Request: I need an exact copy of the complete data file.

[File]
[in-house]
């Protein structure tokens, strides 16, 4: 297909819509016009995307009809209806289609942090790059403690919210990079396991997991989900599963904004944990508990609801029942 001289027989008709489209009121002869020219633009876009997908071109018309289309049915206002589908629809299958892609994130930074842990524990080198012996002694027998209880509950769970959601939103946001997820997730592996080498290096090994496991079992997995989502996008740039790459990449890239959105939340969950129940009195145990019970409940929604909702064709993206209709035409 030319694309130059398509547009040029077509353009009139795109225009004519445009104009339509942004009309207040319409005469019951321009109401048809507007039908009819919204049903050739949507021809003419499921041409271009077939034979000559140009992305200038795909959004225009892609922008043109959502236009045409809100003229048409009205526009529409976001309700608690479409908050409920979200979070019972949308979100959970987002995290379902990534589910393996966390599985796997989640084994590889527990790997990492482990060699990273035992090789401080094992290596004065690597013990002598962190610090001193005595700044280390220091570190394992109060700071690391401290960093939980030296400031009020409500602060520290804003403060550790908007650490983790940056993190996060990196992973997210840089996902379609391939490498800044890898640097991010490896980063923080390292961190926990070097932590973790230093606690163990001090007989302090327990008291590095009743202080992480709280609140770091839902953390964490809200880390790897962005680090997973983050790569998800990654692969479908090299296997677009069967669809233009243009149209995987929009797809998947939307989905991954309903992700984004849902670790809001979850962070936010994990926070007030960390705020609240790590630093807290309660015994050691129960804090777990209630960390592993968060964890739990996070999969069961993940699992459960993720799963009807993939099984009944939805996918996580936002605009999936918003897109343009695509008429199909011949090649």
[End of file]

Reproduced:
[in-house]
């Protein structure tokens, strides 16, 4: 297909819509016009995307009809209806289609942090790059403690919210990079396991997991989900599963904004944990508990609801029942 001289027989008709489209009121002869020219633009876009997908071109018309289309049915206002589908629809299958892609994130930074842990524990080198012996002694027998209880509950769970959601939103946001997820997730592996080498290096090994496991079992997995989502996008740039790459990449890239959105939340969950129940009195145990019970409940929604909702064709993206209709035409 030319694309130059398509547009040029077509353009009139795109225009004519445009104009339509942004009309207040319409005469019951321009109401048809507007039908009819919204049903050739949507021809003419499921041409271009077939034979000559140009992305200038795909959004225009892609922008043109959502236009045409809100003229048409009205526009529409976001309700608690479409908050409920979200979070019972949308979100959970987002995290379902990534589910393996966390599985796997989640084994590889527990790997990492482990060699990273035992090789401080094992290596004065690597013990002598962190610090001193005595700044280390220091570190394992109060700071690391401290960093939980030296400031009020409500602060520290804003403060550790908007650490983790940056993190996060990196992973997210840089996902379609391939490498800044890898640097991010490896980063923080390292961190926990070097932590973790230093606690163990001090007989302090327990008291590095009743202080992480709280609140770091839902953390964490809200880390790897962005680090997973983050790569998800990654692969479908090299296997677009069967669809233009243009149209995987929009797809998947939307989905991954309903992700984004849902670790809001979850962070936010994990926070007030960390705020609240790590630093807290309660015994050691129960804090777990209630960390592993968060964890739990996070999969069961993940699992459960993720799963009807993939099984009944939805996918996580936002605009999936918003897109343009695509008429199909011949090649």